Song of the Day (Shocktober): Francois de Roubaix “Poursuite Sur Les Dunes d’Ostende”
We are kicking off this year’s slightly abridged Shocktober with a bang!
French composer Francois de Roubaix made a career for himself composing Morricone-esque candy-colored psychedelic orchestral pop soundtracks to European films. One of his very best was his eerie score to the cult 1971 Harry Kümel-directed horror film, Daughters of Darkness (aka Les Lèvres Rouges or The Red Lips). The theme kicks off with some ominous strings before the entry of the main theme played on a plucked cello and horns. This is eventually capped with a funky (and very sample-worthy) drum beat and some eerie, vaguely avant garde string riffing. Believe it or not, this track was also sampled by Lil Wayne for his song, “President Carter”.
The film itself is a Belgian cult erotic vampire film and is reminiscent of some of the other Euro-horror from this period. It uses a dreamy non-logic and unfolds in a series of images that appear pregnant with indiscernible meanings. Think the films of Jean Rollin from the same period or some of the more dreamlike Giallos coming out of Italy during the 1970s for a clue as to what to expect if you manage to track this highly obscure film down.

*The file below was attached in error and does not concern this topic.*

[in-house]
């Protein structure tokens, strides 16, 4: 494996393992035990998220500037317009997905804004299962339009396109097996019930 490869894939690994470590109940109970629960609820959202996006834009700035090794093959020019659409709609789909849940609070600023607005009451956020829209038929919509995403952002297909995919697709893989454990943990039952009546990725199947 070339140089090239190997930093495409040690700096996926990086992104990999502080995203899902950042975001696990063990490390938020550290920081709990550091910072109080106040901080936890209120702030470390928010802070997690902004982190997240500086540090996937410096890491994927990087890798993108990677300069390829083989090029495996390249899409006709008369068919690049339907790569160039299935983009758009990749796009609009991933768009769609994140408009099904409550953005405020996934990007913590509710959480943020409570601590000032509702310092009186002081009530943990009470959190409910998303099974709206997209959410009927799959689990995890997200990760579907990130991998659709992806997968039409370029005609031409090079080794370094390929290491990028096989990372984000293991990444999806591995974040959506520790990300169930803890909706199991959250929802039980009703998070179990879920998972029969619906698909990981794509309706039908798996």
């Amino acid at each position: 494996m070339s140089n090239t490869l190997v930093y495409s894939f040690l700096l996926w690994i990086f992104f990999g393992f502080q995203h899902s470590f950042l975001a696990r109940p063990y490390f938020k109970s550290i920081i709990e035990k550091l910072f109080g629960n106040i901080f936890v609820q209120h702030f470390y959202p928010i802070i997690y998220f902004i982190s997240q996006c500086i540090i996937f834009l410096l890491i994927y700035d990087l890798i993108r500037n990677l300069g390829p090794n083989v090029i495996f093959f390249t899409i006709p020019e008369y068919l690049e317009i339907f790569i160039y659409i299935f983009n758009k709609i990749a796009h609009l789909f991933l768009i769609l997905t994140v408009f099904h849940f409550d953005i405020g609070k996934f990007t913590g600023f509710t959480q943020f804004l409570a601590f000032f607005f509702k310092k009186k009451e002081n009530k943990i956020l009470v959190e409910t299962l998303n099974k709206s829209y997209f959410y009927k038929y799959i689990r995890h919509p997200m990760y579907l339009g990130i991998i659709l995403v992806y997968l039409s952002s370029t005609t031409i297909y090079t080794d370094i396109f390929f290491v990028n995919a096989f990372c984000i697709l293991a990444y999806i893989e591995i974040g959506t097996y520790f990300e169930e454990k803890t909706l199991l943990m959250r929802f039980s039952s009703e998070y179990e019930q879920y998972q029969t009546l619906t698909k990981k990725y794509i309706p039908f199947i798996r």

Francois de Roubaix is highly regarded in his native France as a precursor to French electronic music (though you wouldn’t guess it from this score). Per his Wikipedia page:
Roubaix did not receive any formal education in music, but began studying jazz on his own at age 15, forming a band and learning trombone as an autodidact. His father, filmmaker Paul de Roubaix, made educational films, and offered to let François compose scores for them. His first film score was for a 1961 film by Robert Enrico; through the late 1960s and early 1970s he scored films for Enrico, Jose Giovanni, Jean-Pierre Melville, Jean-Pierre Mocky, and Yves Boisset. Notable in his style is his use of folk elements, as well as electronic musical instruments such as synthesizers and early drum machines.
Stay tuned during the lead-up to Halloween for more spooky, festively themed posts!